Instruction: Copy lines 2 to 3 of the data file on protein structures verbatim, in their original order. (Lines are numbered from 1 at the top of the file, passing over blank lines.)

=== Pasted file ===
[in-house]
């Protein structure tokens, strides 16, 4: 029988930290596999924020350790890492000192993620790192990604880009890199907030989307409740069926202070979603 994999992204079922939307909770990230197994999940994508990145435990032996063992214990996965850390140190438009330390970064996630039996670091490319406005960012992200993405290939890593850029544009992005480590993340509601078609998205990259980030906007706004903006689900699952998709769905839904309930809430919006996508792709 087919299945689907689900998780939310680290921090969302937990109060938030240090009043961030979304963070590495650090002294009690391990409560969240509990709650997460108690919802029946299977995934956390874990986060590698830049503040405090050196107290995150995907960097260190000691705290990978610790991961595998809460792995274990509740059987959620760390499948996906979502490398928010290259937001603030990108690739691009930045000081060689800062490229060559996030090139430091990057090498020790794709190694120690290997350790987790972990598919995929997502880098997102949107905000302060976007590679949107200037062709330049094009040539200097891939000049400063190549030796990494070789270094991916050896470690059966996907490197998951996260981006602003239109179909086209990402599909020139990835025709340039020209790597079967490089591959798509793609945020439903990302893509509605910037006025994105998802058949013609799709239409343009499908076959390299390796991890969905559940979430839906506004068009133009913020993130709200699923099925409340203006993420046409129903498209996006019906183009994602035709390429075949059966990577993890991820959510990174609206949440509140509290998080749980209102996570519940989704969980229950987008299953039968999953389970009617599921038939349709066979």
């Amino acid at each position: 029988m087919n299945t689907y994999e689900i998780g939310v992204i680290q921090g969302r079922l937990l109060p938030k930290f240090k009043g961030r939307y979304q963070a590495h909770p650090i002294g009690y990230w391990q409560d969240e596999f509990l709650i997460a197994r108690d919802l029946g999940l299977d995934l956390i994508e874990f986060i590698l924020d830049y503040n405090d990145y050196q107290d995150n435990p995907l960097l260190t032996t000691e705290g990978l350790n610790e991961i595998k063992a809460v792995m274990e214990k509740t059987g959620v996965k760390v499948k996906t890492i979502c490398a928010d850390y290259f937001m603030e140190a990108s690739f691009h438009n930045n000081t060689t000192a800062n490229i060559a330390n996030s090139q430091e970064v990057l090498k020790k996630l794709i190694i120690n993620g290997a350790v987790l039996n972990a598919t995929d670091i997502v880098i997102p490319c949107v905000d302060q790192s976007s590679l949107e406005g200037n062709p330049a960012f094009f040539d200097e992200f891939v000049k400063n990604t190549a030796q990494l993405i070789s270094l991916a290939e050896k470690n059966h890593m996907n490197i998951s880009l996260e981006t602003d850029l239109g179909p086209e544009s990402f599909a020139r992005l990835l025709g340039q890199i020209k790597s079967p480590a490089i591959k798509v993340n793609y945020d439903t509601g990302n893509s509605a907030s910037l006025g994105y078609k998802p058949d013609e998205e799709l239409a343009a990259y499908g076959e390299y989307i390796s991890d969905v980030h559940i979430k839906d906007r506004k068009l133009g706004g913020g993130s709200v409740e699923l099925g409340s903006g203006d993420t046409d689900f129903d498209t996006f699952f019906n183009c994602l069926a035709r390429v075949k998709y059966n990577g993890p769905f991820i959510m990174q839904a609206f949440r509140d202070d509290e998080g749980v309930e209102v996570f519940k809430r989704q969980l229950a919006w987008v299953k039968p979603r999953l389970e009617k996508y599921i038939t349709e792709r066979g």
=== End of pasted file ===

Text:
């Protein structure tokens, strides 16, 4: 029988930290596999924020350790890492000192993620790192990604880009890199907030989307409740069926202070979603 994999992204079922939307909770990230197994999940994508990145435990032996063992214990996965850390140190438009330390970064996630039996670091490319406005960012992200993405290939890593850029544009992005480590993340509601078609998205990259980030906007706004903006689900699952998709769905839904309930809430919006996508792709 087919299945689907689900998780939310680290921090969302937990109060938030240090009043961030979304963070590495650090002294009690391990409560969240509990709650997460108690919802029946299977995934956390874990986060590698830049503040405090050196107290995150995907960097260190000691705290990978610790991961595998809460792995274990509740059987959620760390499948996906979502490398928010290259937001603030990108690739691009930045000081060689800062490229060559996030090139430091990057090498020790794709190694120690290997350790987790972990598919995929997502880098997102949107905000302060976007590679949107200037062709330049094009040539200097891939000049400063190549030796990494070789270094991916050896470690059966996907490197998951996260981006602003239109179909086209990402599909020139990835025709340039020209790597079967490089591959798509793609945020439903990302893509509605910037006025994105998802058949013609799709239409343009499908076959390299390796991890969905559940979430839906506004068009133009913020993130709200699923099925409340203006993420046409129903498209996006019906183009994602035709390429075949059966990577993890991820959510990174609206949440509140509290998080749980209102996570519940989704969980229950987008299953039968999953389970009617599921038939349709066979």
């Amino acid at each position: 029988m087919n299945t689907y994999e689900i998780g939310v992204i680290q921090g969302r079922l937990l109060p938030k930290f240090k009043g961030r939307y979304q963070a590495h909770p650090i002294g009690y990230w391990q409560d969240e596999f509990l709650i997460a197994r108690d919802l029946g999940l299977d995934l956390i994508e874990f986060i590698l924020d830049y503040n405090d990145y050196q107290d995150n435990p995907l960097l260190t032996t000691e705290g990978l350790n610790e991961i595998k063992a809460v792995m274990e214990k509740t059987g959620v996965k760390v499948k996906t890492i979502c490398a928010d850390y290259f937001m603030e140190a990108s690739f691009h438009n930045n000081t060689t000192a800062n490229i060559a330390n996030s090139q430091e970064v990057l090498k020790k996630l794709i190694i120690n993620g290997a350790v987790l039996n972990a598919t995929d670091i997502v880098i997102p490319c949107v905000d302060q790192s976007s590679l949107e406005g200037n062709p330049a960012f094009f040539d200097e992200f891939v000049k400063n990604t190549a030796q990494l993405i070789s270094l991916a290939e050896k470690n059966h890593m996907n490197i998951s880009l996260e981006t602003d850029l239109g179909p086209e544009s990402f599909a020139r992005l990835l025709g340039q890199i020209k790597s079967p480590a490089i591959k798509v993340n793609y945020d439903t509601g990302n893509s509605a907030s910037l006025g994105y078609k998802p058949d013609e998205e799709l239409a343009a990259y499908g076959e390299y989307i390796s991890d969905v980030h559940i979430k839906d906007r506004k068009l133009g706004g913020g993130s709200v409740e699923l099925g409340s903006g203006d993420t046409d689900f129903d498209t996006f699952f019906n183009c994602l069926a035709r390429v075949k998709y059966n990577g993890p769905f991820i959510m990174q839904a609206f949440r509140d202070d509290e998080g749980v309930e209102v996570f519940k809430r989704q969980l229950a919006w987008v299953k039968p979603r999953l389970e009617k996508y599921i038939t349709e792709r066979g």